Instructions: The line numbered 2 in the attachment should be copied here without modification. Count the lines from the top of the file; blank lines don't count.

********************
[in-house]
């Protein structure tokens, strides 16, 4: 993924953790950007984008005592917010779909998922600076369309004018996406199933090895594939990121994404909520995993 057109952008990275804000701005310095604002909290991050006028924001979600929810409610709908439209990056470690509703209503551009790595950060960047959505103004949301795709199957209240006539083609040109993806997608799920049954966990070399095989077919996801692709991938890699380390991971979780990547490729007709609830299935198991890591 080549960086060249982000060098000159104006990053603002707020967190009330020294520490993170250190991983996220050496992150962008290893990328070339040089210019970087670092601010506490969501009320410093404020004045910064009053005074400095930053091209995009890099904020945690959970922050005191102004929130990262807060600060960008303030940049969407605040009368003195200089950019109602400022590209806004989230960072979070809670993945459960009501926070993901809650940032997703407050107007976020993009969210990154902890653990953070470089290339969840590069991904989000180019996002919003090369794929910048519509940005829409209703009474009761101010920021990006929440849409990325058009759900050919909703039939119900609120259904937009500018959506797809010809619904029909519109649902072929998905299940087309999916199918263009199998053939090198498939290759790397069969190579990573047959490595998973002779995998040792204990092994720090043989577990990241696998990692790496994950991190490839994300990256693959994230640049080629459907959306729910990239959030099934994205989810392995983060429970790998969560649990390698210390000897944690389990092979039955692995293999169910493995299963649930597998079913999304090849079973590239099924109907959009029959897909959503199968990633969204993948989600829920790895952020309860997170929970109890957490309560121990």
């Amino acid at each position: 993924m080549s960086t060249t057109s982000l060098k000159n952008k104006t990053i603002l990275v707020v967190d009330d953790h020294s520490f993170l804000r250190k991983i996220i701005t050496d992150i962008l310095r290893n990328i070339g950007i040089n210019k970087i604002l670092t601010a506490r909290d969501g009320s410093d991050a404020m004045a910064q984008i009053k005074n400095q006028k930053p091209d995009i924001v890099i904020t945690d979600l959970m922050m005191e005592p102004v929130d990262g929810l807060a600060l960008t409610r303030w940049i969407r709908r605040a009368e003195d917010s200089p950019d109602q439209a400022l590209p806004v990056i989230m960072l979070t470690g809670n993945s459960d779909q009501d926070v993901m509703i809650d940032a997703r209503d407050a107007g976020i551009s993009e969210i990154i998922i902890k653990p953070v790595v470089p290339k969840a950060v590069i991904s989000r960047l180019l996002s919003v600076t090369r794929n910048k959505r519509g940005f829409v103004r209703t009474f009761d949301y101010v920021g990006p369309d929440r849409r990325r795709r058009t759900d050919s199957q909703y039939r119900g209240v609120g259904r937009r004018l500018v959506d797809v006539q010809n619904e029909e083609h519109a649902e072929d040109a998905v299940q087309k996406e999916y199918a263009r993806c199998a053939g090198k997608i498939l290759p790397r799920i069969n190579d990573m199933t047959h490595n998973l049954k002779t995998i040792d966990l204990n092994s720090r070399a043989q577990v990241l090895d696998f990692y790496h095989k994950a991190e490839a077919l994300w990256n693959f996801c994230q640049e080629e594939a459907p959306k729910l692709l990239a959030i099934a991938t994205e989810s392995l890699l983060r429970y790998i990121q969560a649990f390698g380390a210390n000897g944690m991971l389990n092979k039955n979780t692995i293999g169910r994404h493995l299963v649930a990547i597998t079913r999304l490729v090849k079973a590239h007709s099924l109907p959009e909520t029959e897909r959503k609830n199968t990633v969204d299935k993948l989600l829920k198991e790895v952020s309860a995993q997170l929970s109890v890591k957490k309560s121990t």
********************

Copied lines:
């Protein structure tokens, strides 16, 4: 993924953790950007984008005592917010779909998922600076369309004018996406199933090895594939990121994404909520995993 057109952008990275804000701005310095604002909290991050006028924001979600929810409610709908439209990056470690509703209503551009790595950060960047959505103004949301795709199957209240006539083609040109993806997608799920049954966990070399095989077919996801692709991938890699380390991971979780990547490729007709609830299935198991890591 080549960086060249982000060098000159104006990053603002707020967190009330020294520490993170250190991983996220050496992150962008290893990328070339040089210019970087670092601010506490969501009320410093404020004045910064009053005074400095930053091209995009890099904020945690959970922050005191102004929130990262807060600060960008303030940049969407605040009368003195200089950019109602400022590209806004989230960072979070809670993945459960009501926070993901809650940032997703407050107007976020993009969210990154902890653990953070470089290339969840590069991904989000180019996002919003090369794929910048519509940005829409209703009474009761101010920021990006929440849409990325058009759900050919909703039939119900609120259904937009500018959506797809010809619904029909519109649902072929998905299940087309999916199918263009199998053939090198498939290759790397069969190579990573047959490595998973002779995998040792204990092994720090043989577990990241696998990692790496994950991190490839994300990256693959994230640049080629459907959306729910990239959030099934994205989810392995983060429970790998969560649990390698210390000897944690389990092979039955692995293999169910493995299963649930597998079913999304090849079973590239099924109907959009029959897909959503199968990633969204993948989600829920790895952020309860997170929970109890957490309560121990």